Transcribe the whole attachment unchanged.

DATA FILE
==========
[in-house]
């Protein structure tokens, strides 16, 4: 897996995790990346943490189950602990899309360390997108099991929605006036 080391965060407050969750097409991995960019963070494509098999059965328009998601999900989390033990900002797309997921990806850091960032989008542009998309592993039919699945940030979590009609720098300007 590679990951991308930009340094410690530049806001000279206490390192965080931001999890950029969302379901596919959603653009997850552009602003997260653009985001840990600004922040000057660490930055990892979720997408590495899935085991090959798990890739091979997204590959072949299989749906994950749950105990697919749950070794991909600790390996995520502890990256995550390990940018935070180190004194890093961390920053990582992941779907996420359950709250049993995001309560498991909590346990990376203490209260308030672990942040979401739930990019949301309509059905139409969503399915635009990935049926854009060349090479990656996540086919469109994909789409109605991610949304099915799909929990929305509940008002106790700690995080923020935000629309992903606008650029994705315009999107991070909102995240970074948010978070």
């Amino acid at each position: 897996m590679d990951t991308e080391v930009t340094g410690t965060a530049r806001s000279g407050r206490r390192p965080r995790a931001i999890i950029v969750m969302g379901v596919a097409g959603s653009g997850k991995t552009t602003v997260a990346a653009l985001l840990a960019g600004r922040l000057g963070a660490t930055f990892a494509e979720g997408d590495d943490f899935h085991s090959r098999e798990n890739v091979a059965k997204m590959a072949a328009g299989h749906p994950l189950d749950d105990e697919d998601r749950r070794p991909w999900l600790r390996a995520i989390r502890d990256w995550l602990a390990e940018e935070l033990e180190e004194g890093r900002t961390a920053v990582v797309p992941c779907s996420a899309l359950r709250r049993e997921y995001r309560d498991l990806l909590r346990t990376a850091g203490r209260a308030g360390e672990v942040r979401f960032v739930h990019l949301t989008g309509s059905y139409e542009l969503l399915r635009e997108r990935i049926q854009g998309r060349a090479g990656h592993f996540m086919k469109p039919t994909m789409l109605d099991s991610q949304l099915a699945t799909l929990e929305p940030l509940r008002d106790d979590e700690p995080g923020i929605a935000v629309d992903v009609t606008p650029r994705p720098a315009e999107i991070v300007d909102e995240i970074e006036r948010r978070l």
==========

[in-house]
């Protein structure tokens, strides 16, 4: 897996995790990346943490189950602990899309360390997108099991929605006036 080391965060407050969750097409991995960019963070494509098999059965328009998601999900989390033990900002797309997921990806850091960032989008542009998309592993039919699945940030979590009609720098300007 590679990951991308930009340094410690530049806001000279206490390192965080931001999890950029969302379901596919959603653009997850552009602003997260653009985001840990600004922040000057660490930055990892979720997408590495899935085991090959798990890739091979997204590959072949299989749906994950749950105990697919749950070794991909600790390996995520502890990256995550390990940018935070180190004194890093961390920053990582992941779907996420359950709250049993995001309560498991909590346990990376203490209260308030672990942040979401739930990019949301309509059905139409969503399915635009990935049926854009060349090479990656996540086919469109994909789409109605991610949304099915799909929990929305509940008002106790700690995080923020935000629309992903606008650029994705315009999107991070909102995240970074948010978070």
């Amino acid at each position: 897996m590679d990951t991308e080391v930009t340094g410690t965060a530049r806001s000279g407050r206490r390192p965080r995790a931001i999890i950029v969750m969302g379901v596919a097409g959603s653009g997850k991995t552009t602003v997260a990346a653009l985001l840990a960019g600004r922040l000057g963070a660490t930055f990892a494509e979720g997408d590495d943490f899935h085991s090959r098999e798990n890739v091979a059965k997204m590959a072949a328009g299989h749906p994950l189950d749950d105990e697919d998601r749950r070794p991909w999900l600790r390996a995520i989390r502890d990256w995550l602990a390990e940018e935070l033990e180190e004194g890093r900002t961390a920053v990582v797309p992941c779907s996420a899309l359950r709250r049993e997921y995001r309560d498991l990806l909590r346990t990376a850091g203490r209260a308030g360390e672990v942040r979401f960032v739930h990019l949301t989008g309509s059905y139409e542009l969503l399915r635009e997108r990935i049926q854009g998309r060349a090479g990656h592993f996540m086919k469109p039919t994909m789409l109605d099991s991610q949304l099915a699945t799909l929990e929305p940030l509940r008002d106790d979590e700690p995080g923020i929605a935000v629309d992903v009609t606008p650029r994705p720098a315009e999107i991070v300007d909102e995240i970074e006036r948010r978070l």